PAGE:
A 20-YEAR-OLD man jumped off to his death from the fifth floor of a mall in Davao City last Friday.

It was not because of a broken heart, as rumors circulated. It was because the man could not buy medicines for his ailing father.

There is “mahal” that means love, and there is “mahal” that means expensive. Mahal ang magkasakit. Mahal ang tuition. Mahal ang gasolina. Mahal ang pamasahe.

When a family member falls ill, our heart breaks we can't save her. When driven to such desperation, what can you do? More importantly, what can the government do to make health services affordable?


Sixty-four year old lumad school head Amelia Pond is a political prisoner waiting for the promise last December that ailing political detainees would be released by President Duterte. She has been in a care facility at the Southern Philippine Medical Center after a spinal surgery last November.

Instead, last February 4, she was forced back to prison in Tagum City, after President Duterte cancelled the peace talks.

On the ride to Tagum, Pond repeatedly cried out in pain, and asked the driver to stop or slow down. Back in jail, she sleeps on the cardboard floor in a cell near the toilet. She can barely bend or move from her operated back.

Sometime ago, a president was jailed and tried for plunder. But she was given all the luxury to be “arrested” in a house for five years, and roam around with a neck-brace. Now she is free, and thanks President Duterte for her freedom.

Pond, or Teacher Ammy, was forcibly arrested last August by CIDG (Criminal Investigation and Detection Group) agents who reportedly planted two fake IDs on her bag to justify the arrest. The IDs bore the name Adelfa Toledo, a suspected rebel charged with murder.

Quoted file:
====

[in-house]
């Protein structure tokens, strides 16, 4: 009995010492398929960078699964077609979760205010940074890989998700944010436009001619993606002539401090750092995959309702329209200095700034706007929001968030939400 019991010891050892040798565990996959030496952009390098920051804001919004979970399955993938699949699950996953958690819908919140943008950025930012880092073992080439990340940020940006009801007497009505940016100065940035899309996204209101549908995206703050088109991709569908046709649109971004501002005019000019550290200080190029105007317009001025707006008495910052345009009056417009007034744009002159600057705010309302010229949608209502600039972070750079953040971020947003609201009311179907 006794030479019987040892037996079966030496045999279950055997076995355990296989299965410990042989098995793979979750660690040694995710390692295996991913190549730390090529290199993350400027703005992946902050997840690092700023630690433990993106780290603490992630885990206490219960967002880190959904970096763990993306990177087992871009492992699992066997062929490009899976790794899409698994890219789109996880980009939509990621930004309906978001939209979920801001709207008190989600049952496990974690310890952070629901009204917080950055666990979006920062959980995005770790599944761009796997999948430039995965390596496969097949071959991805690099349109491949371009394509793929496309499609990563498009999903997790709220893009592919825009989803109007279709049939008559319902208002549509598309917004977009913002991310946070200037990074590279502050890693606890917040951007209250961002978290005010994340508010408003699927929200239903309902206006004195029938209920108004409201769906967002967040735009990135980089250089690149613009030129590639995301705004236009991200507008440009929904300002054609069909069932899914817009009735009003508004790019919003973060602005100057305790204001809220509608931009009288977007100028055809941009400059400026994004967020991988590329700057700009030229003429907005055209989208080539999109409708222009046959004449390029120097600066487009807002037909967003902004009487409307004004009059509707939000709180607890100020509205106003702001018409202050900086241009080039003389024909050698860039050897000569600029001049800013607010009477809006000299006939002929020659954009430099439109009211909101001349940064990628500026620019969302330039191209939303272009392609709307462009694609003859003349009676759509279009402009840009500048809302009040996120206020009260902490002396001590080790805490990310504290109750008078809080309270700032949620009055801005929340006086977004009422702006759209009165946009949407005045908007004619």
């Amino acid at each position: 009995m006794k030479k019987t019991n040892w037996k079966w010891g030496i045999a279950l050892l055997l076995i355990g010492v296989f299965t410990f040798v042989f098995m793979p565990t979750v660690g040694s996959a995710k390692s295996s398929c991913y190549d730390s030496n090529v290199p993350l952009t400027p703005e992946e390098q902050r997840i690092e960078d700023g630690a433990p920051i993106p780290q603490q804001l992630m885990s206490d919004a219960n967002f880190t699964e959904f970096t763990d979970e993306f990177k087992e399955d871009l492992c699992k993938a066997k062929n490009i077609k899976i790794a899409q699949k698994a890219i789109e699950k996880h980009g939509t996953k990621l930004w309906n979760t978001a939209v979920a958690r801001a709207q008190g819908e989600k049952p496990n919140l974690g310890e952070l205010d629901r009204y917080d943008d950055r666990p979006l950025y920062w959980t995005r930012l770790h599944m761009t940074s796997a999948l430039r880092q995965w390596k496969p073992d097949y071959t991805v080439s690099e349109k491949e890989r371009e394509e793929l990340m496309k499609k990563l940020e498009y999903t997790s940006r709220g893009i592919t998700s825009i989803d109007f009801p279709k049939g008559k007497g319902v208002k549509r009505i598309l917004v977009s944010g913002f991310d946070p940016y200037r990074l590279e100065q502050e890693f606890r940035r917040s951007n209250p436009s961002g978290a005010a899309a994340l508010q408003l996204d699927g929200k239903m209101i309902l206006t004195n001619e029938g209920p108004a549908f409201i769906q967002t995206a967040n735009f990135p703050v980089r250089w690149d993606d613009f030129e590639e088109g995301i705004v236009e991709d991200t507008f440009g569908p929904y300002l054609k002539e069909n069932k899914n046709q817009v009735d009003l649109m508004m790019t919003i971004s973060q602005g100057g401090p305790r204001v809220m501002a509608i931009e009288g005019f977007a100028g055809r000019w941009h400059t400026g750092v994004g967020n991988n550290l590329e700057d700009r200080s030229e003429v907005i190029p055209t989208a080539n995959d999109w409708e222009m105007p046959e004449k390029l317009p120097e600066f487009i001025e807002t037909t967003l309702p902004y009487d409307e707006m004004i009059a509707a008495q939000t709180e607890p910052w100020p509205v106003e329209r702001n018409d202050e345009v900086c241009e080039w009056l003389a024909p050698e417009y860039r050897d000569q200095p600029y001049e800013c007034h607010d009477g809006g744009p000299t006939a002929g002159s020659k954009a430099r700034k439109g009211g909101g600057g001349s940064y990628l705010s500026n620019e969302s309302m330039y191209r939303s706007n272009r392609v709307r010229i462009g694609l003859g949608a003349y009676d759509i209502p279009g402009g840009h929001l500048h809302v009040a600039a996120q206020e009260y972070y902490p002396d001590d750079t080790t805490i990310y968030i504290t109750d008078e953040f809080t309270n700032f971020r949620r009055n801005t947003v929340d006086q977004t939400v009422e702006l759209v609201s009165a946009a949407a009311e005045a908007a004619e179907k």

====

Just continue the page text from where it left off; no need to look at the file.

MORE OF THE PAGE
Pond is among 130 ailing political prisoners recommended to be released on humanitarian reasons. That promise remains unfulfilled by Duterte, and so is the promise to pursue peace talks.


Green is the new Valentine's color as what environment Secretary Gina Lopez Roy is saying.

Closing down mining firms in Caraga region is her statement that love for ecology and the future generation is important than greed. Take that mining firms and politicos out there.


It is crazy that a medical mission in Talaingod few days ago was held hostage by the paramilitary in the area.

The medical mission organized by Save Our Schools (SOS) was joined by 16 students and teachers from UP Mindanao who conducted waste samples in the community to assess what caused the deaths of children and other lumads late last year.

They were about to return home to Davao last Sunday when their motorcycles did not come. The paramilitary group Alamara, which had driven out the Talaingod Manobos down to UCCP Haran two years ago, threatened the drivers not to fetch the students.

The group is headed by Joven Salangani, the paramilitary that killed a 15-year old Manobo student, Alibando Tingkas, last year.

Fortunately, the DSWD (Department of Social Welfare and Development) and other agencies were alerted and rescued the students and they made it back home safe last Monday.

SOS spokesperson Rius Valle said it is a wonder why Salangani, who is facing an arrest warrant, is still out preying on lumads.

It is a wonder too, that government allows a war ran by paramilitaries, but could only do little to the marginalized who need medicines and schools.

“Misfortune and death seem lighter if suffered for the country and the more that we suffer, the more our love grows.” - Andres Bonifacio